TIMES OF LONDON--Yesterday morning I woke up to the smell of smoke. It was coming from my radio. The Deputy Children’s Commissioner Sue Berelowitz was being interviewed about the Rochdale grooming case. “It’s not a problem confined to one community,” she told listeners. “It is absolutely happening across all ethnic and religious groups.”
The problem was, she suggested, that people were now looking for this one pattern — street grooming by groups of men from the Pakistani community — and wrongly finding it. Ms Berelowitz then blew a little more fog over the subject by invoking 14-year-old boys who abuse 11-year-old girls, and then disappeared into her own mist.
I understand her desire for obfuscation. The crime is horrible — our reporter Andrew Norfolk described yesterday how underage girls were multiply raped on a bare mattress above a kebab shop. And there are people in this country whose prejudices and politics are well served by suggesting that this is what Muslim migrants are like. Put the two together and you can easily come up with something that smells like Nick Griffin.
But what does Ms Berelowitz know that Mohammed Shafiq, director of the Ramadhan Foundation, whom I met in Rochdale seven years ago, doesn’t? Pointing out that of 68 recent convictions involving street grooming 59 were of British Pakistani men, Mr Shafiq concluded with characteristic straightforwardness that the community clearly had a problem. In his view, a minority of Pakistani men had got it into their heads that white girls were fair game.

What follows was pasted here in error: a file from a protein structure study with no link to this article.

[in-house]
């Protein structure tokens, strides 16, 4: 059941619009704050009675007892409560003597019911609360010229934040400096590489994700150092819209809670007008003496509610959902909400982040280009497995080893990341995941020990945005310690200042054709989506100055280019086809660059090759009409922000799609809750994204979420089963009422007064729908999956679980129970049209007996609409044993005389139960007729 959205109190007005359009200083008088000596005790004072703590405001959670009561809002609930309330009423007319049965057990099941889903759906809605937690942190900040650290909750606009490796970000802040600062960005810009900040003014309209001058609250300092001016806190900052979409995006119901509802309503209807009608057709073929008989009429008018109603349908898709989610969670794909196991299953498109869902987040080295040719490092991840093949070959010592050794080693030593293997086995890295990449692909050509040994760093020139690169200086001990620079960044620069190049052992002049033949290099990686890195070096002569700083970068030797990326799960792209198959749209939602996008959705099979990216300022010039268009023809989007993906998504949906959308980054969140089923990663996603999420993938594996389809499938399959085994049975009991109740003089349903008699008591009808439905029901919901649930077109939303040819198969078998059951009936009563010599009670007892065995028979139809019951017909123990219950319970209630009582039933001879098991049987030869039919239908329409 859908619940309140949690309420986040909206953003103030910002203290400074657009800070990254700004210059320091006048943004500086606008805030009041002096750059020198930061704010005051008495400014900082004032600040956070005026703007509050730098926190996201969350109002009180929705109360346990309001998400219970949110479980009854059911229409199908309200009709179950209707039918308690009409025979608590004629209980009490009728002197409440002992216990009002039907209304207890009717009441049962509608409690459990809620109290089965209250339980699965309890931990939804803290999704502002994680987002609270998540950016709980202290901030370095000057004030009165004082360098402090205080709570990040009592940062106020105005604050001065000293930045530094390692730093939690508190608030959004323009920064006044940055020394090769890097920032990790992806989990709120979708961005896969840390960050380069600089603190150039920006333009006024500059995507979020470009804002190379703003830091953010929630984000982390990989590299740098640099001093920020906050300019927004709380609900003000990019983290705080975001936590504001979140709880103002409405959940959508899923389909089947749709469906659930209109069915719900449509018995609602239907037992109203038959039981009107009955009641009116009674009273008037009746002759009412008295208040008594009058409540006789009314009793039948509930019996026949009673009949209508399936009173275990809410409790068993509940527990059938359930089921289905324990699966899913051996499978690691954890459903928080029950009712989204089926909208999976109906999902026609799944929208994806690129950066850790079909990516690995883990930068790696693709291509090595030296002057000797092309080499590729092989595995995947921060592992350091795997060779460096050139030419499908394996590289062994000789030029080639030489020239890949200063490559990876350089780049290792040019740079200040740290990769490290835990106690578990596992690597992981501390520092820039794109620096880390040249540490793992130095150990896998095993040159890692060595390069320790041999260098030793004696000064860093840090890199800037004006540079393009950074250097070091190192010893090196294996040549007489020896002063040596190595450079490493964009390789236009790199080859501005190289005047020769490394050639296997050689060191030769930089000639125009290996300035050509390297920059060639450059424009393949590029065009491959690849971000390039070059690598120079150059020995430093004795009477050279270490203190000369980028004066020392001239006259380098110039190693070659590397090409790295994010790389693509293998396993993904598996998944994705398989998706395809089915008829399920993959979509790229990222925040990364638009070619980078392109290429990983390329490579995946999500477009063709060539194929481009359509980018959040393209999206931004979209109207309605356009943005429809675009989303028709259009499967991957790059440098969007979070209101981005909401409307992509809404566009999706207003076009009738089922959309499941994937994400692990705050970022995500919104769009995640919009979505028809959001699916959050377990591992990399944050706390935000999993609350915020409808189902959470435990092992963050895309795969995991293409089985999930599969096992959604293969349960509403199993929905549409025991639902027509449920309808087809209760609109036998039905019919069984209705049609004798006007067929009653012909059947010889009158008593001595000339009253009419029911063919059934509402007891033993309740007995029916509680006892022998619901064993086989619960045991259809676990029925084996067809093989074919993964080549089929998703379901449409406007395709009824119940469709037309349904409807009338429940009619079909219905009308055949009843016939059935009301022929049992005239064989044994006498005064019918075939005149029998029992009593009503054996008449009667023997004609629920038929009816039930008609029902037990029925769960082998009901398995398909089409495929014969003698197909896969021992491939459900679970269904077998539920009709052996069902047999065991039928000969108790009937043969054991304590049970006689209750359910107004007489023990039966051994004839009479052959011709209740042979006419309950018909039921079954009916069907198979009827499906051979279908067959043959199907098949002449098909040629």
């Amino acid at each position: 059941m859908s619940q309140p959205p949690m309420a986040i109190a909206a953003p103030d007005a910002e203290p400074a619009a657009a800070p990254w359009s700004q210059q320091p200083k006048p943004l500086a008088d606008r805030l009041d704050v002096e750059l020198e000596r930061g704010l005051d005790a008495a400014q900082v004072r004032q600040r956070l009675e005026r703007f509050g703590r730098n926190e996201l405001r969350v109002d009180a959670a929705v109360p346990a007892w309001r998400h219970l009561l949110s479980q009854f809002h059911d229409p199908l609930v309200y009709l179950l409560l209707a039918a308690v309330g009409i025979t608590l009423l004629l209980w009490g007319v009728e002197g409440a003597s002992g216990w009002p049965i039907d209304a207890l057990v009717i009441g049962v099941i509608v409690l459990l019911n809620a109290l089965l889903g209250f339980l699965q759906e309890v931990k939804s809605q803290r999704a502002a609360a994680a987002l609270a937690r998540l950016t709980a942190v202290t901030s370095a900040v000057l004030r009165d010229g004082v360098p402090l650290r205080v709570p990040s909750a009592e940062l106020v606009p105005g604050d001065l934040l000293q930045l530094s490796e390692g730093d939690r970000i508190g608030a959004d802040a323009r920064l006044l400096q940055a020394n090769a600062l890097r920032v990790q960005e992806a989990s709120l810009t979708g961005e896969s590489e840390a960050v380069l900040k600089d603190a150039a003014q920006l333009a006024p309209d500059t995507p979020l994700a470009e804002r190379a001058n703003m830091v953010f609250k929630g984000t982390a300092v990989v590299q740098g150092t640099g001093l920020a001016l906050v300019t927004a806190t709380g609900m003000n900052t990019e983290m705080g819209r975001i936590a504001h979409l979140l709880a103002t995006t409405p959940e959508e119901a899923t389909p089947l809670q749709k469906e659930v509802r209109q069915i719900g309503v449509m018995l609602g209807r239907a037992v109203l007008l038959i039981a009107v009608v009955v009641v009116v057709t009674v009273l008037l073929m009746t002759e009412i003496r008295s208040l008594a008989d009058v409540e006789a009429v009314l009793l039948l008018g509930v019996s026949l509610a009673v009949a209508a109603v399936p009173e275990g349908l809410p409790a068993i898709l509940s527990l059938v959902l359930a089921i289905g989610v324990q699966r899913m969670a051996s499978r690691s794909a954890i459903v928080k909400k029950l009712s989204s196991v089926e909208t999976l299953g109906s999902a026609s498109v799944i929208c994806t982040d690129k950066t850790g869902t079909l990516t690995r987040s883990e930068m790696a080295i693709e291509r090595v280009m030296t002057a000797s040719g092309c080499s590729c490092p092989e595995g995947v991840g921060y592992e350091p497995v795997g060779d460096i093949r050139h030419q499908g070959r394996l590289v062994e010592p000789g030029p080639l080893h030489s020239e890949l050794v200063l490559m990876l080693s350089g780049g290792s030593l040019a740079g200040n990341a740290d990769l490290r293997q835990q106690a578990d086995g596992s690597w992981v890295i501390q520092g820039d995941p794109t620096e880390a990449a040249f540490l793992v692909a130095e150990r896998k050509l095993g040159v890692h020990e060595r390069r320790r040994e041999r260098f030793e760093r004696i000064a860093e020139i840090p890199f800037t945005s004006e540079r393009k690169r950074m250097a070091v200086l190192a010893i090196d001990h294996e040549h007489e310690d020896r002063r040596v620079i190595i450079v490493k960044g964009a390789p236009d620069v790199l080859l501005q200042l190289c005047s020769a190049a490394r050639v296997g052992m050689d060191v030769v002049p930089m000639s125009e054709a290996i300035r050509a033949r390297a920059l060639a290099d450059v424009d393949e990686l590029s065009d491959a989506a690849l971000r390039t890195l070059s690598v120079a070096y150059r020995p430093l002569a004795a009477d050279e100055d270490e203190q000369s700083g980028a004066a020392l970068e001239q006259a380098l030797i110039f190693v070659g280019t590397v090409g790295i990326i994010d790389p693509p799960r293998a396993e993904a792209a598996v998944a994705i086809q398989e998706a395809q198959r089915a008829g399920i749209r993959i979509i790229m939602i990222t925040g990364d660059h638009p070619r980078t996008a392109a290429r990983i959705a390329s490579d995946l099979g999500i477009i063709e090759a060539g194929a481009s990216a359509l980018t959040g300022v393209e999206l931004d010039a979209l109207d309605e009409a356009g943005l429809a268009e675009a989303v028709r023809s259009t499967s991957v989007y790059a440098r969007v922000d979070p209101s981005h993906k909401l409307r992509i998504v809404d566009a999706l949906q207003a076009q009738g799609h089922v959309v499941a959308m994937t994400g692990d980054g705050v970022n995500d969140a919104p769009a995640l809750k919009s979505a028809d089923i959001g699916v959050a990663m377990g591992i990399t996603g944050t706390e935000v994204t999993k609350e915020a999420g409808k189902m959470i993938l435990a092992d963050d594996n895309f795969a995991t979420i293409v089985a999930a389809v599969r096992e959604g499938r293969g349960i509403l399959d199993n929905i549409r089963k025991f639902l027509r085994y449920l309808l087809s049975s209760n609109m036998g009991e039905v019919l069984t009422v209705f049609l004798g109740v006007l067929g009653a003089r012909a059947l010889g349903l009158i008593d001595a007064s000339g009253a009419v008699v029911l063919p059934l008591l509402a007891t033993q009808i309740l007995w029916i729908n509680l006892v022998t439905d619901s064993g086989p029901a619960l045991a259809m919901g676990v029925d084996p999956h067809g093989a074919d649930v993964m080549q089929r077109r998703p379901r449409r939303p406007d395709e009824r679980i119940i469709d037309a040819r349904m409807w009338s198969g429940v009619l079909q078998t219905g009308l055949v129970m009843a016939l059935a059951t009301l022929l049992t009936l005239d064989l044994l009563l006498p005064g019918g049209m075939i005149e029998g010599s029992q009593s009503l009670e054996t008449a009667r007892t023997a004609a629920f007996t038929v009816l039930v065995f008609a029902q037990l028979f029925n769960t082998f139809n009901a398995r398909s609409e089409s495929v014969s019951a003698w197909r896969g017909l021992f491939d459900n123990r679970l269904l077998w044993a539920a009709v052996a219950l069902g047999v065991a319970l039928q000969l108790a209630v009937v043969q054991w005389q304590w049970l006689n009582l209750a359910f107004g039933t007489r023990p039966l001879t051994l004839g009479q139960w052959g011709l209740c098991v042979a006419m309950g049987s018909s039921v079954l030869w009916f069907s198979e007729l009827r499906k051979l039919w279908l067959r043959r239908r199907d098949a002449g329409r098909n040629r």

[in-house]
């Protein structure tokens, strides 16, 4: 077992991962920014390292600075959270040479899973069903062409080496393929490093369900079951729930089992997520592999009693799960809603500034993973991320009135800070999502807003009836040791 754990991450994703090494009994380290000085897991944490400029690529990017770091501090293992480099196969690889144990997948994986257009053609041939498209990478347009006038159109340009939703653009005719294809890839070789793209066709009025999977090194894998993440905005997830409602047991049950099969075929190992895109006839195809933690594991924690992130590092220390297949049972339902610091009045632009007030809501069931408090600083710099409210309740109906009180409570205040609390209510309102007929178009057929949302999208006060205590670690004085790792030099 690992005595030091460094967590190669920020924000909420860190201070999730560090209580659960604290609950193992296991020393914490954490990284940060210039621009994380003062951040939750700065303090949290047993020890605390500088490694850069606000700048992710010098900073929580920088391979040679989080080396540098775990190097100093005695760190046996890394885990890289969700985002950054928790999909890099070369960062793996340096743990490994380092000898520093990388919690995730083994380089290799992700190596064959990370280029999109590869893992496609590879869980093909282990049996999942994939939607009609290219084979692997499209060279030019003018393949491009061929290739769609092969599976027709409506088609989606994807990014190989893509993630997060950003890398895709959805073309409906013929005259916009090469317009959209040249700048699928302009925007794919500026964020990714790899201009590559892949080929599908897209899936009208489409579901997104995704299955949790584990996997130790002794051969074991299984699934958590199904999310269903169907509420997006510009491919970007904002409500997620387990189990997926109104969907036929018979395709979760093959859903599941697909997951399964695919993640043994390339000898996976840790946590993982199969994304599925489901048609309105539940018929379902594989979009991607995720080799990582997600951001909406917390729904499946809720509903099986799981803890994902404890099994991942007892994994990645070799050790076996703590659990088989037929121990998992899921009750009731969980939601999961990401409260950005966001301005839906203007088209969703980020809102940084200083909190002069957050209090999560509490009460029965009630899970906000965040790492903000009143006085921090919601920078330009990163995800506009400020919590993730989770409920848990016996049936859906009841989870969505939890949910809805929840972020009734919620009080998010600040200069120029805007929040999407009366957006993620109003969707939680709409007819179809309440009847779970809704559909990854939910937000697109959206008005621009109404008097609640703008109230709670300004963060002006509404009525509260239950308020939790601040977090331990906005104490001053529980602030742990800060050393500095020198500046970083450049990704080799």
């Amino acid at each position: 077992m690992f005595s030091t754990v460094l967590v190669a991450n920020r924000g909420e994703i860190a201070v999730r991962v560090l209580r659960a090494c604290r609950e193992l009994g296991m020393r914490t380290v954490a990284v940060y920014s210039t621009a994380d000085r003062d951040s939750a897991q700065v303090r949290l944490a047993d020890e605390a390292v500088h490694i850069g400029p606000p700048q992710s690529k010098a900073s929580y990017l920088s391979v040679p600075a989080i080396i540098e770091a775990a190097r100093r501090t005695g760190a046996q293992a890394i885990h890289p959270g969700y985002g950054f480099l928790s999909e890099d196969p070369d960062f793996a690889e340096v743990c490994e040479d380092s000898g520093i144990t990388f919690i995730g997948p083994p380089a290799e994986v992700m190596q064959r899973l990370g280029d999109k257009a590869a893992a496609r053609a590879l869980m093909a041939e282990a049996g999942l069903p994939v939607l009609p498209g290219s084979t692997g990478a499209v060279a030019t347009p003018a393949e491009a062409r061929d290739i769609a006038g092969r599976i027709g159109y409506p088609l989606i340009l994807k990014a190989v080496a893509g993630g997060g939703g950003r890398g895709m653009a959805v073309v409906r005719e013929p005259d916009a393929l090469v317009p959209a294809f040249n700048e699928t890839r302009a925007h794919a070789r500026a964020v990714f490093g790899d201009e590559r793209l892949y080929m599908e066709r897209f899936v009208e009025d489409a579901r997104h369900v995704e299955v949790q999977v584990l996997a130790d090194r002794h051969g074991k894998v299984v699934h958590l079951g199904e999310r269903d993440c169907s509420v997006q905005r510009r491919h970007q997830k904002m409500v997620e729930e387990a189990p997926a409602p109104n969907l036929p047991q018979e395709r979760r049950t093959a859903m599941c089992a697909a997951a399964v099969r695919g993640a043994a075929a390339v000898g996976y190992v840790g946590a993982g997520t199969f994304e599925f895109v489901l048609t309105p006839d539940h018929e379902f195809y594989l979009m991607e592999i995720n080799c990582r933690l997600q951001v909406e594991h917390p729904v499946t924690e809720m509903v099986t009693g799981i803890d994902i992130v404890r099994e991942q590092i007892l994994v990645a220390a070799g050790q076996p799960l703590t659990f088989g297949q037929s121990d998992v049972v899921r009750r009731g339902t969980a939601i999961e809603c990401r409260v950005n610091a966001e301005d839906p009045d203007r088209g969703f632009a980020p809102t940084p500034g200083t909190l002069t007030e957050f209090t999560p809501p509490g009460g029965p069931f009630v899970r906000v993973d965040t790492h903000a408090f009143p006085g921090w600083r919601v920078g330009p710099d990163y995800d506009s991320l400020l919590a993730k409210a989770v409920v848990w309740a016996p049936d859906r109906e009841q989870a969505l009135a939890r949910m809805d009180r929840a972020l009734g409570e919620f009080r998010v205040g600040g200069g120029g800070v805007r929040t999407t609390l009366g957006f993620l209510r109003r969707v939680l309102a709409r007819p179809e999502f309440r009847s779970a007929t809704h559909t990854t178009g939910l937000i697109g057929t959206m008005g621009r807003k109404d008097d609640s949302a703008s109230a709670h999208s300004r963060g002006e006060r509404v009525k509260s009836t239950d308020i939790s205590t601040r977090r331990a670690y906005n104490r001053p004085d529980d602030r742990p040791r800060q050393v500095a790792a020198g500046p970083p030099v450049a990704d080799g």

What information did she have that Nazir Afzal, Chief Crown Prosecutor for northwest England and the man leading the prosecution in this case, didn’t? He blamed “imported cultural baggage”. “[The men] think that women are some lesser being. The availability of vulnerable young white girls is what has drawn the men to them.”
What does she understand that Martin Narey, former head of Barnardo’s, who has been achingly careful on this subject, doesn’t quite get? “For this particular type of crime ... there is very troubling evidence that Asians are overwhelmingly represented in the prosecutions for such offences,” he said on Tuesday.
What is her experience of life in these northern towns that leads her to contradict Ann Cryer, the former Labour MP for Keighley, whose warnings on this subject went unheeded for years? The police and social services, Ms Cryer charges, “were petrified of being called racist ... They had a greater fear of being perceived in that light than in dealing with the issues in front of them.”
And so on. If you cannot call the thing what it is, then not only will you fail with policies aimed at stopping it, but you will also encourage the very forces that you most fear. It is precisely into the gap between the elite’s description of the world and the reality that people face that the extremist steps. (Read more.)
Thursday, May 10, 2012
David Aaronovitch: British Gang Rapes Linked to Islam
I'm literally shocked to see an article like this in a mainstream newspaper. Columnist David Aaronovitch is sure to be met with charges of "racism" and "Islamophobia" for stating the obvious.